In July, I was a invited to make a brief presentation at the National Academy of Sciences. I was speaking to the Committee on Human Gene Editing: Scientific, Medical and Ethical Considerations. I think I surprised the scientists in the room, including some very distinguished researchers, with my suggestion that Christianity supports their work. SEE MY STATEMENT.
Of course, like everyone else, Christians are concerned about safety. So are the scientists. Precisely because the stakes in human germline gene editing are so high, everyone agrees that the standard of safety must be equally high.
With the advent of CRISPR/Cas technology, however, the high bar of safety may soon be achieved. What then? If modifying the DNA of future generations to avoid disease is safe, is it a wise or good thing to do?
I drew on a number of recent church statements to suggest that there is a strong reservoir of support in Christianity, not just for healing but for the research that makes healing possible.
In my comments to the committee, I suggested that religious people and scientific researchers share common ground: we want to see research advance with care and caution but without undue fear. I said to them: “Some people worry about the harm that science and technology will produce. I want to encourage you to worry about the harm these fears might do to science. If there is good to come from human gene editing, we do not want public fear to keep us from getting to that good.”
One way the scientists can help us all here is by being clear about the steps that lie ahead. Then make a promise to the public to stop long enough at each point along the way for serious, widespread public engagement. As I put it:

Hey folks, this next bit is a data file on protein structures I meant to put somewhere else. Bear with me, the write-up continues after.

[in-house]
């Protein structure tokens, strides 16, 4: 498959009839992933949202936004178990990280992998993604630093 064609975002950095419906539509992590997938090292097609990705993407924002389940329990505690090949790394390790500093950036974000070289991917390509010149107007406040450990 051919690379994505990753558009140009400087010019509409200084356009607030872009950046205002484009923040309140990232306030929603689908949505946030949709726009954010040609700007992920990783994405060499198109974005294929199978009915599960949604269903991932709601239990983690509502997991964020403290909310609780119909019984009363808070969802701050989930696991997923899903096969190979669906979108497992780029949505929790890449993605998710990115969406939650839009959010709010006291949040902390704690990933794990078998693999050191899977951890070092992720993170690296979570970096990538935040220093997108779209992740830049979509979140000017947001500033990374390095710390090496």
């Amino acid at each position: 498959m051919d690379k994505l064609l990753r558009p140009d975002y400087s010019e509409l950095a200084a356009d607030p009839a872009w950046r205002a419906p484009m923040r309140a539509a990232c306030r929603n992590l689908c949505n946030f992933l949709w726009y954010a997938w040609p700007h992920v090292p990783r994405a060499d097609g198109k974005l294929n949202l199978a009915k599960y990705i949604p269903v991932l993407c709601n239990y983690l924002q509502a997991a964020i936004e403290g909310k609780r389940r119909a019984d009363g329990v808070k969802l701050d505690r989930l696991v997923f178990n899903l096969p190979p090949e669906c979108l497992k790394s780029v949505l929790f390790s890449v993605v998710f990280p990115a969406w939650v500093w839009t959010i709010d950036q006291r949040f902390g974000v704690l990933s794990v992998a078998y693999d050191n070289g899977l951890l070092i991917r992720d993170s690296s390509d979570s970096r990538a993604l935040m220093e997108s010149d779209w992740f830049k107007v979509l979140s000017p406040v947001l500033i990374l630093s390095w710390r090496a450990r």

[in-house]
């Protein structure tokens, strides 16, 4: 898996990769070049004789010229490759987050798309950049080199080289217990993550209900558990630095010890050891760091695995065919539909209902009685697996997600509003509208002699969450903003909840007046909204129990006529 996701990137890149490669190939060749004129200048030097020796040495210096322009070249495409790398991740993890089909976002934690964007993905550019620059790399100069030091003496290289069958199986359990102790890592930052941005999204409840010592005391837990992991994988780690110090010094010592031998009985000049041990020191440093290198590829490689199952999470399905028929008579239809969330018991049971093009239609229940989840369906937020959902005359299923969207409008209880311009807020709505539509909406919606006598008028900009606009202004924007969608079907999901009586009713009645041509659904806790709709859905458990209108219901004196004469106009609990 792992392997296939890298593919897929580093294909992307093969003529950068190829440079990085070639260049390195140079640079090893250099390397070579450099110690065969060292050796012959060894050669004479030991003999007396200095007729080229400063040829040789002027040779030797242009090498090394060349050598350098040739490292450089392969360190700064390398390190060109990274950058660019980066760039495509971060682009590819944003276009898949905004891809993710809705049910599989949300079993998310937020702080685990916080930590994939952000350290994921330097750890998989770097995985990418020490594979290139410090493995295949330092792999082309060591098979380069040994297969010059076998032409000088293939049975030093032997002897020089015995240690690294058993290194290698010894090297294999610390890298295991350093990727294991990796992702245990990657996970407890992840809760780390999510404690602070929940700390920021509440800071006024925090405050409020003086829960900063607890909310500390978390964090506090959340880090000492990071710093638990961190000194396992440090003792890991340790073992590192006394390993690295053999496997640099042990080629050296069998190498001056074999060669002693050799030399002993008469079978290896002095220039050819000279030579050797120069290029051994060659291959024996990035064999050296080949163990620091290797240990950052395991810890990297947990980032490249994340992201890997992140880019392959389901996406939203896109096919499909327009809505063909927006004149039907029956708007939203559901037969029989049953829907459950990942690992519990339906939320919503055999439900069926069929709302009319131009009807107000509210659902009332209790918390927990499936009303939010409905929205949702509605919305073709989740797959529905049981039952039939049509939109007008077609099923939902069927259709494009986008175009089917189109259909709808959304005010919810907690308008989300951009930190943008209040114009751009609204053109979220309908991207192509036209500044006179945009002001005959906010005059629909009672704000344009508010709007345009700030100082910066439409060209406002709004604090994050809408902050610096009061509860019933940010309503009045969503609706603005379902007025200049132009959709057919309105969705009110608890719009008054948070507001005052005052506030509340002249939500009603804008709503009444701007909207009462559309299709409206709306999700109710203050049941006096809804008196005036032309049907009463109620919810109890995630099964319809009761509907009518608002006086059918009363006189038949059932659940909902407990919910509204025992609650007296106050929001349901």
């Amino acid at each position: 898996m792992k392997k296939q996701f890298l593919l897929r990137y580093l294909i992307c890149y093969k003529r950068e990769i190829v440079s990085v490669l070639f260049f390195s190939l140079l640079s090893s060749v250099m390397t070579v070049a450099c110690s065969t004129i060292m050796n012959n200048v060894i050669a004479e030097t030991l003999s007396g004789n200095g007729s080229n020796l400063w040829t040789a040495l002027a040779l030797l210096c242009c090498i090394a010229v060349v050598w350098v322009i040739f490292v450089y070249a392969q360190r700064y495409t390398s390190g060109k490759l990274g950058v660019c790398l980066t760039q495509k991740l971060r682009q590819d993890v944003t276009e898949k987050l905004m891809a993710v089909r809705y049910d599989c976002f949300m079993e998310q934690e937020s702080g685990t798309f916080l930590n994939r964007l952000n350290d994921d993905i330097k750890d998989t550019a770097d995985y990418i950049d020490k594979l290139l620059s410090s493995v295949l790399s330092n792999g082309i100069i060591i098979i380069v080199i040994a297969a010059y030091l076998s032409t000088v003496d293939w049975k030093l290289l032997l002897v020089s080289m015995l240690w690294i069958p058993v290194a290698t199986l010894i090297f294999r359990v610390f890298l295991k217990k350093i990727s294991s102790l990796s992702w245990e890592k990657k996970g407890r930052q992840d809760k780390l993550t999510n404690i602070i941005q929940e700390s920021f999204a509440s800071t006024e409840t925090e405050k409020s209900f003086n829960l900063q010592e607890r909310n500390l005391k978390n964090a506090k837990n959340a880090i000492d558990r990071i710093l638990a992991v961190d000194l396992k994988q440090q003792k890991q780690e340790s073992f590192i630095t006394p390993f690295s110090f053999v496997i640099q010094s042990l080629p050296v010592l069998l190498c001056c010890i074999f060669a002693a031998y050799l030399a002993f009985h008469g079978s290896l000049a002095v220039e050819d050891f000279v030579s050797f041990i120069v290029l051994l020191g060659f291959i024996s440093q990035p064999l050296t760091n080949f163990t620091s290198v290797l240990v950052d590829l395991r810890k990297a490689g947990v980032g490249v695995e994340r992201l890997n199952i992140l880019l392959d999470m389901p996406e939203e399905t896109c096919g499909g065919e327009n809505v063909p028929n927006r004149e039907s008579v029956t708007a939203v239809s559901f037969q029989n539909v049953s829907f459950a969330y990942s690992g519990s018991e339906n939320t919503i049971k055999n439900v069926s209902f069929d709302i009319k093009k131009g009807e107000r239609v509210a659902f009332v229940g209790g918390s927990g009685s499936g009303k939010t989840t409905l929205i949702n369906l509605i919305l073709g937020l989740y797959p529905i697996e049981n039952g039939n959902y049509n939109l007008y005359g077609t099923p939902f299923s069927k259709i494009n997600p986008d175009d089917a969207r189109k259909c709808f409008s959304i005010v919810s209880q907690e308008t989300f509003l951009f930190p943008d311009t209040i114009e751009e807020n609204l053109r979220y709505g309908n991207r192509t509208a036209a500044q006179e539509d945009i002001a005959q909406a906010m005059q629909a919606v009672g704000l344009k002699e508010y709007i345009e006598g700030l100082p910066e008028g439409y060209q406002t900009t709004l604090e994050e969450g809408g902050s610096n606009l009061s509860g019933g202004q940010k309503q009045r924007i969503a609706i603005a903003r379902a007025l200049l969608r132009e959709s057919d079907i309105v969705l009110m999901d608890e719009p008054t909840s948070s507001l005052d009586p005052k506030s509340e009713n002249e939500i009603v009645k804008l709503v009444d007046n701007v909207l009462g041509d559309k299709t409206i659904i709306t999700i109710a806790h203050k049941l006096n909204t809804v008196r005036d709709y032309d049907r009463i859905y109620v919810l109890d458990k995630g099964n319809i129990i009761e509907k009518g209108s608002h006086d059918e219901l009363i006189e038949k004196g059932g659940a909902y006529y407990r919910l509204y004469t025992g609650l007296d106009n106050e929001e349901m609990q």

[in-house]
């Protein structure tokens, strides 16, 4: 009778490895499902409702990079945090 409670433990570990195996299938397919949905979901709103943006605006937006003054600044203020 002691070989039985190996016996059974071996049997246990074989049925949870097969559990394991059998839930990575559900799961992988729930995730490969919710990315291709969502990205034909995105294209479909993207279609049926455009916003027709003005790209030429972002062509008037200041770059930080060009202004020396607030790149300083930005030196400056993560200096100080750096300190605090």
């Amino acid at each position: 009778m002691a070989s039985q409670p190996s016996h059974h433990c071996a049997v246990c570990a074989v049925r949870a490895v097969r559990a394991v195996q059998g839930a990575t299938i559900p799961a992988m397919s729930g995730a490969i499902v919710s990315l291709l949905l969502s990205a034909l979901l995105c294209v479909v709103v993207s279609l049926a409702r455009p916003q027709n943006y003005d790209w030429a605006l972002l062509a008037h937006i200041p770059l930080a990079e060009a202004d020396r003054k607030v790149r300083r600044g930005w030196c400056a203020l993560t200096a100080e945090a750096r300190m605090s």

Clarity alone will not allay everyone’s fears. But clear identification of future stopping points, at which more reflection will be required before going forward. It will undercut somewhat the fear of a slippery slope. It will make it clear that rigorous expert debate and public review must precede any decision to go to the next step or to move from what is scientifically and medically justifiable today to what might be appropriate in the future. It will help reassure the public that those who develop and use these technologies are keenly aware of the current social and moral limits of their use. It will also help maintain the strong support of religious communities for medical advances and for the careful work needed to bring them from research to the clinic.
You can see a video recording of the session by going to the NAS WEBSITE. Once you are on their site, you will see a video screen. Use the arrow button on the right of the screen for my comments, or watch from the top.